Depression and Bipolar Support Alliance
Congress gave mental health advocates a year-end present during the lame duck session by passing mental health reform legislation as part of the 21st Century Cures Act and sending it to President Obama for signature. Over the next three weeks CFYM will highlight key pieces of the legislation that benefit individuals living with mood disorders and their families.
In the August 2, 2016 CFYM post—as part of the shared decision making series—peer specialist Tom Lane explained how including peer support services delivered by a certified peer specialist can improve outcomes. Peer specialists serve as a member of the mental health care team and share their own experiences as a peer to develop trust with clients. According to Mr. Lane, “this enables the individual to divulge concerns, share desired outcomes from treatment, and acquire skills to approach the care team as an equal participant.” Further, Lane articulated that key to the peer-client relationship is a recognition and acceptance by the individual that the course of treatment is ultimately his/her choice.
CFYM in that post also introduced you to a client Mr. Lane had worked with in the past. As outlined in the post, John (not his real name) lives with schizophrenia and had worked hard to create a quality life for himself. John held down a full-time position as a machinist and took medication to assist him in managing his symptoms. John lived with voices that protected him on the job. These voices reminded him to follow safety guidelines when working the line. When John mentioned to his care team that he heard voices, they changed his medication, which eliminated the voices, and he was no longer able to perform his job satisfactorily. Working with a peer specialist, John was able to articulate to his mental health care team that his desired outcomes from treatment was to continue with his job. As a result, John reverted back to the previous wellness plan that had been working for him and enabled him to realize self-identified outcomes.
John was fortunate to be receiving his mental health care from a team that embraces the value of including peer specialists as an integral part of the team. The potential now exists for greater development of the peer specialist workforce with the passage of key legislation in the U.S. Congress.
Legislation acknowledges value of peer support
As reported in the June 21, 2016 CFYM post, the U.S. House of Representatives advanced legislation that both provided a seat at the table for individuals with the lived experience and recognized the value of peer support by authorizing $10 million in funding for peer specialist training. Both of these policies made it into the 21st Century Cures Act that was passed by the U.S. House and Senate and is now awaiting President Obama’s signature. Another piece of the legislation that supports workforce development is a requirement that the U.S. Comptroller General conduct a study on peer support specialist programs to identify best practices related to training and credentialing requirements. To be delivered to Congress within 2 years after enactment of the Act, the study will inform on number of formal and volunteer hours, exams, code of ethics, required skill sets, and continuing education requirements.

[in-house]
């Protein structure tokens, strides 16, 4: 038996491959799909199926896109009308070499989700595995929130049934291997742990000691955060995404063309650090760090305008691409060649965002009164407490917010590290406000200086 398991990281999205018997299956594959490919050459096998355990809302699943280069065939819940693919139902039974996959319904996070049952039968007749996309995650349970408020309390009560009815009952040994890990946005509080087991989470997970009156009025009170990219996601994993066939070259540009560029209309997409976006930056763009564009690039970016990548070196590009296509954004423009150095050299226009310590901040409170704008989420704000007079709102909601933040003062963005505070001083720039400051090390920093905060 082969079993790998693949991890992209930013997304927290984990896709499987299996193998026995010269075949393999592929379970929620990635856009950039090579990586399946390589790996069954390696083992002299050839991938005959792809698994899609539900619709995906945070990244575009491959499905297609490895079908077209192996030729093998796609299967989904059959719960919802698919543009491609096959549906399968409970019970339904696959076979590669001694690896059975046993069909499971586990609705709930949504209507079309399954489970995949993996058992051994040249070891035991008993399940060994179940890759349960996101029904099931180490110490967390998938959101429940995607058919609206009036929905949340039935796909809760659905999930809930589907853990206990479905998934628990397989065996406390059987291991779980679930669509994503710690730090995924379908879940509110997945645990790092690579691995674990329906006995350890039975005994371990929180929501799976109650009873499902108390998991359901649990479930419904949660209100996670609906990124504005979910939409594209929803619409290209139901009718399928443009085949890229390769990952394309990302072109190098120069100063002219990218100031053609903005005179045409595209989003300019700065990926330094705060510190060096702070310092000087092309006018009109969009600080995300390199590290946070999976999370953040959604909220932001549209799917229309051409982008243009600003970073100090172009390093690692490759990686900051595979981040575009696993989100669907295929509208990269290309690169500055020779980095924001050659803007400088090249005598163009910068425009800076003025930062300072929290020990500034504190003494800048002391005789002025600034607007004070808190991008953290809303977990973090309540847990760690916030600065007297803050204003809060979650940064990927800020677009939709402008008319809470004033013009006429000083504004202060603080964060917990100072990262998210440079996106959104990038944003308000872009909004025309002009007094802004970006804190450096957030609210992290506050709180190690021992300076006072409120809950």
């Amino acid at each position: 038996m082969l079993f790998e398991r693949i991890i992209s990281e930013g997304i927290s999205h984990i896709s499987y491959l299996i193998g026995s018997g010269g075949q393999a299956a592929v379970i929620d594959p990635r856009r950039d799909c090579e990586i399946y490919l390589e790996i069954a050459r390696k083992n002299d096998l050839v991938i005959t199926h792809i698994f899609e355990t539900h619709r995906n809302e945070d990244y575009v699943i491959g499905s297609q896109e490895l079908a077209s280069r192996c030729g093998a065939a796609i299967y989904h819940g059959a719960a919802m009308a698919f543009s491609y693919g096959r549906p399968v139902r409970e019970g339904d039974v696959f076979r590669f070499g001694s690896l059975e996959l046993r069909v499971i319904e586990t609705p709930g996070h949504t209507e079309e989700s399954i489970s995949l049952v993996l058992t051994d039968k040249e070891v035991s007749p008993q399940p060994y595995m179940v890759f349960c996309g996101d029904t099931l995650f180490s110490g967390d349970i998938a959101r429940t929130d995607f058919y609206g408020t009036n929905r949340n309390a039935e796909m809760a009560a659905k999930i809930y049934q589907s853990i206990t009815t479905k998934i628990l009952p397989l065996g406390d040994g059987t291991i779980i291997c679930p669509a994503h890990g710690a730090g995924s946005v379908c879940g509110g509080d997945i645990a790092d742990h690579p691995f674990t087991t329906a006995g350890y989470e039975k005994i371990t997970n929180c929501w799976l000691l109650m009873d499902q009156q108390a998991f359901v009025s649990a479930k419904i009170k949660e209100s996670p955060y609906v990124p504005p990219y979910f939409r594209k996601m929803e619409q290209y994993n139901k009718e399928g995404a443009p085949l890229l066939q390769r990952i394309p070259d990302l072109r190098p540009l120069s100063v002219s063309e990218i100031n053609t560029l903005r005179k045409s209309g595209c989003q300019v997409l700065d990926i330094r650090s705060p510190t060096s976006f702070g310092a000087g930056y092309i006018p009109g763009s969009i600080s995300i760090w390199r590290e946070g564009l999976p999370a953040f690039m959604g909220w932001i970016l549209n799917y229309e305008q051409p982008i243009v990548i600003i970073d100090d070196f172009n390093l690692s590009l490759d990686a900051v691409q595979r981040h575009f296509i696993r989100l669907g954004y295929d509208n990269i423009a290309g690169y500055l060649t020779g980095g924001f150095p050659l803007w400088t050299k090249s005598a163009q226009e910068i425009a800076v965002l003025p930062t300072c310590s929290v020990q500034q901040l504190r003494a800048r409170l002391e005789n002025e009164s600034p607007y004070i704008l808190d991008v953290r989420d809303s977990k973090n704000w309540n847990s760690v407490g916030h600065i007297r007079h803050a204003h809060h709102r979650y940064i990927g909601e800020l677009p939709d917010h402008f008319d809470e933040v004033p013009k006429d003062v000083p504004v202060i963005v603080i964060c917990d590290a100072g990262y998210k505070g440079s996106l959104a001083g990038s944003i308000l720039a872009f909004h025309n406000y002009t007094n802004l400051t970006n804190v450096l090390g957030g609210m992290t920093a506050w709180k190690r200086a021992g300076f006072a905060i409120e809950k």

Another section of the House bill that made it into the Cures Act is recognition that individuals with lived experience must have a seat at the table of a newly-established Interdepartmental Serious Mental Illness Coordinating Committee. As reported in the June 21, 2016 post, this committee, directed by the Secretary of Health and Human Services, is comprised of the secretaries and directors of twelve federal agencies. The legislation mandates that two members with lived experience – including at least one who is a state-certified peer specialist – must also be appointed as members.
Over the past two years, mental health organizations have been actively advocating to members of Congress and their staff on the need for mental health reform. The Depression and Bipolar Support Alliance (DBSA) spent many hours on Capitol Hill educating officials on the value of peer support and advocating for language to enhance development of the peer specialist workforce to be included in mental health reform legislation.
To broaden the reach of this message, DBSA worked with the office of Congressman Tim Ryan (D-OH) on a Congressional briefing titled: Combatting PTSD in Veterans with More than Pills: The Rise of Peer Specialists in the VA. As reported in the May 17, 2016 CFYM post, a panel of experts informed members of the U.S. House of Representatives and their staff that peer support services are an evidenced-base standard of care that can foster better engagement in treatment by the individuals being served and hold the line on costs
While educating elected officials is an important part of advocacy, asking them to support the cause can be even more important. In late November, when DBSA learned that the final legislation being negotiated between the U.S. House and Senate did not contain the funding for peer specialist training that was in the House bill, DBSA swung into action. Over the Thanksgiving weekend, DBSA advocates in Tennessee and Washington contacted Senator Lamar Alexander and Senator Patty Murray— who represent the leadership of the Senate committee advancing the bill—asking them to be sure to include the funding in the final legislation that the Conference Committee put forward.
That the U.S. Congress has recognized the value of peer support services and is investing in the development of the peer specialist workforce represents a significant win for peers and family members. Our next CFYM post on December 20, 2016, will highlight advances in mental health parity implementation that result from this legislation.
- How did you advocate for mental health reform in 2016?